Posts From Author: tehran

“There are no real experts on Iran”: An interview with Hooman Majd

Hooman Majd (website | Twitter) is an Iranian-American journalist, commentator, and author. His three books — The Ayatollah Begs to Differ: The Paradox of Modern Iran; The Ayatollahs’ Democracy: An Iranian Challenge; and The Ministry of Guidance Invites You to Not Stay: An American Family in Iran (which we reviewed here) — present a view of Iran that’s at once insider and outsider. Born into a diplomatic family, Hooman has often been to Iran but has spent most of his life in the United States; his work reflects the tension and the correspondences between his two nationalities. Aside from his journalistic and authorial endeavors, he runs a very entertaining — and instructive — style blog called The House of Majd. I spoke to Hooman this week about returning to New York from the year he and his family spent in Tehran, Argo, and the state of US-Iranian relations. Charles Arrowsmith: I loved The Ministry of Guidance Invites You to Not Stay, and particularly the passages about how your wife and son adapted to life in Iran. What was it like to come back? Hooman Majd: Coming back was, to use the old cliché, bittersweet. I mean, we got used to life in Tehran — […]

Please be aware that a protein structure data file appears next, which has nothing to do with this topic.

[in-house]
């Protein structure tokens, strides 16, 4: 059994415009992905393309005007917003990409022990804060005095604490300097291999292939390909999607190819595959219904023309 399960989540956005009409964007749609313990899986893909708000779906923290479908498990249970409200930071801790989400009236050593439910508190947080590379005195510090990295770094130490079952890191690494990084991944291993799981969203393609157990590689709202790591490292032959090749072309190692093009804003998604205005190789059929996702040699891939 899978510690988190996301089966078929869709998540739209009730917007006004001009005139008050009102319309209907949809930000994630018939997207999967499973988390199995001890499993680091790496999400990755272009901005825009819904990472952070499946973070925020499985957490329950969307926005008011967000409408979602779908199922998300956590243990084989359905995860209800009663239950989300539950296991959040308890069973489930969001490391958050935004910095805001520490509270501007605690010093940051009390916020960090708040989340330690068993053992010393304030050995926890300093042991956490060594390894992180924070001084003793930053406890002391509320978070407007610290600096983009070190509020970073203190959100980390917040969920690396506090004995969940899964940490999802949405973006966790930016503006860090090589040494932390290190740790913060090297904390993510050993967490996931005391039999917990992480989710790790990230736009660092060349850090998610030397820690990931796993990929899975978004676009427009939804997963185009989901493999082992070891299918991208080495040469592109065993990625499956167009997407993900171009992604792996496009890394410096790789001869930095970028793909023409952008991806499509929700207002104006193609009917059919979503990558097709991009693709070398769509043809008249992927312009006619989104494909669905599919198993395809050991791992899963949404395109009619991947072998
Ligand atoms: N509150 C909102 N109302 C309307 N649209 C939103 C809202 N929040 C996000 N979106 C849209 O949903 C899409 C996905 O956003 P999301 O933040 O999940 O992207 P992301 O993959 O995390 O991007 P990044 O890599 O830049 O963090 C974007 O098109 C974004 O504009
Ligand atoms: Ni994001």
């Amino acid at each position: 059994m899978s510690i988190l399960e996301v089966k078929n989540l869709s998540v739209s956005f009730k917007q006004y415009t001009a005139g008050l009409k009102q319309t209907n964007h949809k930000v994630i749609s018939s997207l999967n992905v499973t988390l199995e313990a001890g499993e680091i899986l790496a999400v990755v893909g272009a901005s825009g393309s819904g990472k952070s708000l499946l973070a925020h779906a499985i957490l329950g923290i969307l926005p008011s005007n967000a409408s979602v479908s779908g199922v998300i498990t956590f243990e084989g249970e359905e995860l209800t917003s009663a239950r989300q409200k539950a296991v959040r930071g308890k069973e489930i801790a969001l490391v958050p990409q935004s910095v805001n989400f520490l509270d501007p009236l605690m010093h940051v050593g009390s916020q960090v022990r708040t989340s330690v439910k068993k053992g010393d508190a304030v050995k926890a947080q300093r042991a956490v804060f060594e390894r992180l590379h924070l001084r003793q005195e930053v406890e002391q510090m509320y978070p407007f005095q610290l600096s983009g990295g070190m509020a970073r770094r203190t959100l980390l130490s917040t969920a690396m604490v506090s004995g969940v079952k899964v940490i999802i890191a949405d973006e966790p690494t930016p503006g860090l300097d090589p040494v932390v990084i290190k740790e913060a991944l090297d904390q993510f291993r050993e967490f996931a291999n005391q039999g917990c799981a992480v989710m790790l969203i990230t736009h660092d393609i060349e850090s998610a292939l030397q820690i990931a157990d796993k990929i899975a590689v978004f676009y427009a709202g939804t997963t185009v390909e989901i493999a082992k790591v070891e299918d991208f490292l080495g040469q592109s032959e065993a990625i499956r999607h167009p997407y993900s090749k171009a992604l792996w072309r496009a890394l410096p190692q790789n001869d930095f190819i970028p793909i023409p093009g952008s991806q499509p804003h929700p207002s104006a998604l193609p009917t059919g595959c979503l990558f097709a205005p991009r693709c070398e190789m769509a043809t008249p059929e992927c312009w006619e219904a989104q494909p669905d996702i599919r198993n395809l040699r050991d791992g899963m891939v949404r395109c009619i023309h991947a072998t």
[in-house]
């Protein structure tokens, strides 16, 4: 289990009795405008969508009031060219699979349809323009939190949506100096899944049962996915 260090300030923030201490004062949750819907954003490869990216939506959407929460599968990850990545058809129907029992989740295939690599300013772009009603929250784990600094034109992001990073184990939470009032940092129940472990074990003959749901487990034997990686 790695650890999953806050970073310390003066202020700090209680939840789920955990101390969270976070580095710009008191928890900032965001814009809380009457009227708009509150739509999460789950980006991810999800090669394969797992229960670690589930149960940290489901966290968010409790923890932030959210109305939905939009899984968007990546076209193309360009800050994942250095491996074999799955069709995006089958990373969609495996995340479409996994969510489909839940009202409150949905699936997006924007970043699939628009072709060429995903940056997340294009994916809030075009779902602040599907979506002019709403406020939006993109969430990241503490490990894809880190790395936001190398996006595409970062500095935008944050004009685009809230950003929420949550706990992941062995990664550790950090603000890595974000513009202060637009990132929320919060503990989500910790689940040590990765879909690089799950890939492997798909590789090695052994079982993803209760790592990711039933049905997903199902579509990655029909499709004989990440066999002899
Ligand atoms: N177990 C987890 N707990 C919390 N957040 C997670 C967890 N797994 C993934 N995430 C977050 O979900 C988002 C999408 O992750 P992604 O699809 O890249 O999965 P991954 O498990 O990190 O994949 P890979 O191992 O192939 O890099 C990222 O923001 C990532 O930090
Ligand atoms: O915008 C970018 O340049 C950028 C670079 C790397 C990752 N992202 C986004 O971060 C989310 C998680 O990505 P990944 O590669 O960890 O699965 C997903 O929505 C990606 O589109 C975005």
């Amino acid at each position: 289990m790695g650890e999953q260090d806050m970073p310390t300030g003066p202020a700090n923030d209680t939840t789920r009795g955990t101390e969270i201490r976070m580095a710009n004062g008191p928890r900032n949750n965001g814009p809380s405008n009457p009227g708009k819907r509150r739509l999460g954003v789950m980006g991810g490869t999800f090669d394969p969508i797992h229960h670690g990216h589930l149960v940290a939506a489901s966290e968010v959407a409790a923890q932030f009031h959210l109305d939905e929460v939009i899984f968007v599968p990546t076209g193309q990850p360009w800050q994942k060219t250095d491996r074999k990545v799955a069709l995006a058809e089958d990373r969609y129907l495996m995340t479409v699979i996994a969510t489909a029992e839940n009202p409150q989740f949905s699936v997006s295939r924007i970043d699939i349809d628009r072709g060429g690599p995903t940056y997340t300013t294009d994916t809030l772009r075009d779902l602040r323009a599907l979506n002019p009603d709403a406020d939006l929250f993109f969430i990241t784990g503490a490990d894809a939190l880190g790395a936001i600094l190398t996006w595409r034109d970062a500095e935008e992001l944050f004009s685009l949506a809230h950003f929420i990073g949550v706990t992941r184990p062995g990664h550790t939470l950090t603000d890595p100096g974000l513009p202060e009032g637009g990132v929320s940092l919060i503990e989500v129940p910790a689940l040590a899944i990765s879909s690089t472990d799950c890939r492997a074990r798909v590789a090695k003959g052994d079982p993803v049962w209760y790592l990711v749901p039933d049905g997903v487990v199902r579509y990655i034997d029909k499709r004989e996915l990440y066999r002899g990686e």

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A Year in Tehran

The Ministry of Guidance Invites You to Not Stay: An American Family in Iran by Hooman Majd NY: Anchor Books, 2014; 272pp “I advise you not to hang around the Americans very much.” This friendly advice, given to the author and journalist Hooman Majd by a doorman at a hotel in Tehran, while he is travelling with a CNN crew, in some ways typifies his experience at the hands of Iranian officialdom. In The Ministry of Guidance Invites You to Not Stay: An American Family in Iran, Majd chronicles the year he recently spent with his (American) wife and baby son living in his motherland. It was the year of what Majd calls Mahmoud Ahmadinejad’s “big sulk;” the Occupy movement; the main events of the Arab Spring. At a fraught political juncture, there is perhaps inevitably a strong Kafkaesque flavor to much of Majd and his friends’ interactions with the police and the government. But while this excellent, concise work of social commentary doesn’t shy away from politics, its fascination and pleasure lie just as much in its gentle revelation of everyday life in Iran. Nostalgia, an insoluble emotion at the best of times, ghosts both what has been and what […]
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